John Piper tells us that sin is something we do when we seek satisfaction outside of Christ. Elliot explains that if we find that we have an emotional draw towards certain sinful behavior, it should prompt us to examine the "why". Have we substituted some shadow experience with true intimacy with the Almighty?

Matthew Elliot's voice isn't the only one speaking this truth, but he stands along side John Piper and Jonathan Edwards as one who has recognized the value of loving God with all your mind. And all your soul!

My advice to the writers on this loop: Read Feel. Tap into and value your emotions. Wasn't it Mark Twain that said, "No tears the writer, no tears the reader," ?

I can remember one day, sitting in my favorite writing chair. I was well into a project and had spent many wonderful hours with my protagonist who had been through many, many difficulties and pain on his pathway to faith. As I wrote the scene of his conversion, my heart swelled with emotion. Tears spilled down my cheeks. My wife happened by and looked at me with concern. "Are you all right?" she asked.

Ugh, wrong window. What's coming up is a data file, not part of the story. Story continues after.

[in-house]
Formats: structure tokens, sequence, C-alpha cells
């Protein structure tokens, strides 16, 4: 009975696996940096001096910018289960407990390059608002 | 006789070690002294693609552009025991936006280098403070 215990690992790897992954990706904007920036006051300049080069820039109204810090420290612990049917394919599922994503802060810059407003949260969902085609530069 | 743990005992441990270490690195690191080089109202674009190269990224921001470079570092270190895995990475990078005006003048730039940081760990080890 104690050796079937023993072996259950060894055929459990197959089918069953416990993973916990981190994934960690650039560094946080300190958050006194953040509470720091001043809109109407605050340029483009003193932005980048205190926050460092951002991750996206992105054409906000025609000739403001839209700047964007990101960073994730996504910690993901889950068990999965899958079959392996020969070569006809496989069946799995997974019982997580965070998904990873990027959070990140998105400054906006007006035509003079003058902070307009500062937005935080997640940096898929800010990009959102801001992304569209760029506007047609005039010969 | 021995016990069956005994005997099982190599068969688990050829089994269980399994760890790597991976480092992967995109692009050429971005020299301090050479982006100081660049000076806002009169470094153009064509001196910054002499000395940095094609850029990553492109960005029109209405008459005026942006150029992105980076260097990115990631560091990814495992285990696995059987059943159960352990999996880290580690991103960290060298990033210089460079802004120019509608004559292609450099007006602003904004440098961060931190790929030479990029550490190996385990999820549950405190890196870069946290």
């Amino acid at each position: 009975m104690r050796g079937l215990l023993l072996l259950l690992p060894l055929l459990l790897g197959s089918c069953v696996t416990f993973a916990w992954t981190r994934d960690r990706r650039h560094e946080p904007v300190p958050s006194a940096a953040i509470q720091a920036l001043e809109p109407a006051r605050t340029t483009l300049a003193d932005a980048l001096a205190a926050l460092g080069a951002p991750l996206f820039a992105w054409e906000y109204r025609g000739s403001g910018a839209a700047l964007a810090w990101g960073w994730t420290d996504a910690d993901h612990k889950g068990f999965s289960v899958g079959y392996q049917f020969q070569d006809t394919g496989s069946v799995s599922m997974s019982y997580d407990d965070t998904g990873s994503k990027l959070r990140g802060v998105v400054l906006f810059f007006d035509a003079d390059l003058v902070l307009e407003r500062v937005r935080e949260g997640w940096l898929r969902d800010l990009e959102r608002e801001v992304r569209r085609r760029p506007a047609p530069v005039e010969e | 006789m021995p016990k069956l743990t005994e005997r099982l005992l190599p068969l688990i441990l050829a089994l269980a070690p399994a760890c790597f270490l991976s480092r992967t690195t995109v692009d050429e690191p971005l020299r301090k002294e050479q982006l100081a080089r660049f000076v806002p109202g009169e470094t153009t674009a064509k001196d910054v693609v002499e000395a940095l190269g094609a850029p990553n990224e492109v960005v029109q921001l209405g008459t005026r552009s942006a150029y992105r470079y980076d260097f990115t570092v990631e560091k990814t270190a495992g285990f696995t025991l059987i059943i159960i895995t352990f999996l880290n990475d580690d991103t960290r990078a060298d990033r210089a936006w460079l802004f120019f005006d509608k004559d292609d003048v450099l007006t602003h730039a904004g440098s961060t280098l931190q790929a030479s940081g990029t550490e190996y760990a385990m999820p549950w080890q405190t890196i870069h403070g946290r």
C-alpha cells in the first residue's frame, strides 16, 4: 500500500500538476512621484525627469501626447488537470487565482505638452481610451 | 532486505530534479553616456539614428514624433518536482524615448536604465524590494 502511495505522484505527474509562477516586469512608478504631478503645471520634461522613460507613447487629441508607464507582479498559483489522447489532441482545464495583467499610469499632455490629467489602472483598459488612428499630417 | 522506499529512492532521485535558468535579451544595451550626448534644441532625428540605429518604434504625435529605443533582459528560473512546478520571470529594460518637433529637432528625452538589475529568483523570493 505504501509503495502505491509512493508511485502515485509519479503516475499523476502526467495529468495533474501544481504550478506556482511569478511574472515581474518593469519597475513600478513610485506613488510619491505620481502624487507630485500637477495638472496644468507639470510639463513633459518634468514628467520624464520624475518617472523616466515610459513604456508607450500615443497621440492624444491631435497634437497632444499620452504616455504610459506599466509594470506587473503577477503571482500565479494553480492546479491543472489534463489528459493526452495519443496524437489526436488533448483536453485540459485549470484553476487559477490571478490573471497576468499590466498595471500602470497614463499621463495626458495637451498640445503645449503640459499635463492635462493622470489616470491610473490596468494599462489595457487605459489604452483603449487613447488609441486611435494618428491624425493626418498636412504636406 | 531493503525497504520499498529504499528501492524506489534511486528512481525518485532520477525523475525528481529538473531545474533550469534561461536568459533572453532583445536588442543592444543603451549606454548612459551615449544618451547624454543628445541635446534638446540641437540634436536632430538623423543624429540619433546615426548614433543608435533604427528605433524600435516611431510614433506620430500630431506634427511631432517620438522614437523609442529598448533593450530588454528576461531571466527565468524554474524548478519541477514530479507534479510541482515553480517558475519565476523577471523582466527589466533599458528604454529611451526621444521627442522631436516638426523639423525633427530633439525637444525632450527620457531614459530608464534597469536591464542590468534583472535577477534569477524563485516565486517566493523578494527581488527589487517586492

I sniffed. "Seth just came to Christ."

It sounds silly. Seth wasn't real. I'd made him up. But after spending many months getting Seth into lots of trouble, he had finally seen the light and because I'd formed an emotional bond with Seth, I experienced his story emotionally, something I need my readers to do if I'm going to succeed as a novelist.

Writers, if you don't find an easy emotional bond with your characters, neither will your readers. Teachers of the craft talk of making your protagonist sympathetic. What they mean is create a character that readers will care about.